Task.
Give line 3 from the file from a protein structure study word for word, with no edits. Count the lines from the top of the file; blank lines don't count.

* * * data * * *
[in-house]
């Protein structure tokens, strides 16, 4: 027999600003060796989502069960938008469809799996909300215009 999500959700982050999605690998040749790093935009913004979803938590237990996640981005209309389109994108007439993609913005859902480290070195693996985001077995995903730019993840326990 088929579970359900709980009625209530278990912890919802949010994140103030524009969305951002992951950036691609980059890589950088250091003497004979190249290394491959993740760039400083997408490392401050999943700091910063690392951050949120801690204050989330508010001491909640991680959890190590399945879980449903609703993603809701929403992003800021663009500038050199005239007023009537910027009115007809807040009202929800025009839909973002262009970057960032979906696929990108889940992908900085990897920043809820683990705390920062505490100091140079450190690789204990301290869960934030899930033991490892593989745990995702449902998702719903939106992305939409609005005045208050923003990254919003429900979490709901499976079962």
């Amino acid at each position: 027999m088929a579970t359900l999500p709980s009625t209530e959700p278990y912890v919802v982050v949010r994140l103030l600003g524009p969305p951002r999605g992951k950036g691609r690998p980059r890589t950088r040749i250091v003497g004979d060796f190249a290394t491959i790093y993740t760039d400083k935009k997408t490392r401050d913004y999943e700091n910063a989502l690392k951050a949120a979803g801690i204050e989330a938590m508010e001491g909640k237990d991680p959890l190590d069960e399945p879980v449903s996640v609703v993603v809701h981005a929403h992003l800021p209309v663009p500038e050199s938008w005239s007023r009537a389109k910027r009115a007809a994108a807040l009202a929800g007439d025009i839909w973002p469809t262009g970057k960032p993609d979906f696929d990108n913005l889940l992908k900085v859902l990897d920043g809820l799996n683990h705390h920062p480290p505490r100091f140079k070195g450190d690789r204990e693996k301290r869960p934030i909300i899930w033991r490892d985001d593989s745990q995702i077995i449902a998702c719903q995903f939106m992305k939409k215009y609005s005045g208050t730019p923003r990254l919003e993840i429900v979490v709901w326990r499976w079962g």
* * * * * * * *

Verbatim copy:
């Amino acid at each position: 027999m088929a579970t359900l999500p709980s009625t209530e959700p278990y912890v919802v982050v949010r994140l103030l600003g524009p969305p951002r999605g992951k950036g691609r690998p980059r890589t950088r040749i250091v003497g004979d060796f190249a290394t491959i790093y993740t760039d400083k935009k997408t490392r401050d913004y999943e700091n910063a989502l690392k951050a949120a979803g801690i204050e989330a938590m508010e001491g909640k237990d991680p959890l190590d069960e399945p879980v449903s996640v609703v993603v809701h981005a929403h992003l800021p209309v663009p500038e050199s938008w005239s007023r009537a389109k910027r009115a007809a994108a807040l009202a929800g007439d025009i839909w973002p469809t262009g970057k960032p993609d979906f696929d990108n913005l889940l992908k900085v859902l990897d920043g809820l799996n683990h705390h920062p480290p505490r100091f140079k070195g450190d690789r204990e693996k301290r869960p934030i909300i899930w033991r490892d985001d593989s745990q995702i077995i449902a998702c719903q995903f939106m992305k939409k215009y609005s005045g208050t730019p923003r990254l919003e993840i429900v979490v709901w326990r499976w079962g």